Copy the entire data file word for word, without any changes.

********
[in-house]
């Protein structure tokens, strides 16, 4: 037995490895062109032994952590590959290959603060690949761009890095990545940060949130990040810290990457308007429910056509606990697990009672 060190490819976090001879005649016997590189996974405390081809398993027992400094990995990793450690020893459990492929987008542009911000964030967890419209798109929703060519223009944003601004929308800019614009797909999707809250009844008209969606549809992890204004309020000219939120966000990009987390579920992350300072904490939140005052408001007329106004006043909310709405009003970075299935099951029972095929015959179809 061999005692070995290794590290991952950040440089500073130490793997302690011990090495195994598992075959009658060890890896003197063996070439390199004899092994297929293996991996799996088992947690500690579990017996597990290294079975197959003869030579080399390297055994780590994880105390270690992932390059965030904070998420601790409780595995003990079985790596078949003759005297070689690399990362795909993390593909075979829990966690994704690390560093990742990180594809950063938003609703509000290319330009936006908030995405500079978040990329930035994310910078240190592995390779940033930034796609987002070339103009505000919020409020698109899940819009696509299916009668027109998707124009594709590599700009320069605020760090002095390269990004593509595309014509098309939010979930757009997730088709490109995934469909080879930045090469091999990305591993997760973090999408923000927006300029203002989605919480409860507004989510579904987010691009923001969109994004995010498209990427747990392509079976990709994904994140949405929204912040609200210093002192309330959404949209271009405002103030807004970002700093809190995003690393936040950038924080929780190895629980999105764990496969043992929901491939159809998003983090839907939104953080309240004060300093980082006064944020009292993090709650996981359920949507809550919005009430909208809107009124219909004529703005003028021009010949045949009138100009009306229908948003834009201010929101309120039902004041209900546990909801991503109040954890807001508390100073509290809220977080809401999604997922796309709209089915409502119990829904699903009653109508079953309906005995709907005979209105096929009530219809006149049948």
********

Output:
[in-house]
């Protein structure tokens, strides 16, 4: 037995490895062109032994952590590959290959603060690949761009890095990545940060949130990040810290990457308007429910056509606990697990009672 060190490819976090001879005649016997590189996974405390081809398993027992400094990995990793450690020893459990492929987008542009911000964030967890419209798109929703060519223009944003601004929308800019614009797909999707809250009844008209969606549809992890204004309020000219939120966000990009987390579920992350300072904490939140005052408001007329106004006043909310709405009003970075299935099951029972095929015959179809 061999005692070995290794590290991952950040440089500073130490793997302690011990090495195994598992075959009658060890890896003197063996070439390199004899092994297929293996991996799996088992947690500690579990017996597990290294079975197959003869030579080399390297055994780590994880105390270690992932390059965030904070998420601790409780595995003990079985790596078949003759005297070689690399990362795909993390593909075979829990966690994704690390560093990742990180594809950063938003609703509000290319330009936006908030995405500079978040990329930035994310910078240190592995390779940033930034796609987002070339103009505000919020409020698109899940819009696509299916009668027109998707124009594709590599700009320069605020760090002095390269990004593509595309014509098309939010979930757009997730088709490109995934469909080879930045090469091999990305591993997760973090999408923000927006300029203002989605919480409860507004989510579904987010691009923001969109994004995010498209990427747990392509079976990709994904994140949405929204912040609200210093002192309330959404949209271009405002103030807004970002700093809190995003690393936040950038924080929780190895629980999105764990496969043992929901491939159809998003983090839907939104953080309240004060300093980082006064944020009292993090709650996981359920949507809550919005009430909208809107009124219909004529703005003028021009010949045949009138100009009306229908948003834009201010929101309120039902004041209900546990909801991503109040954890807001508390100073509290809220977080809401999604997922796309709209089915409502119990829904699903009653109508079953309906005995709907005979209105096929009530219809006149049948």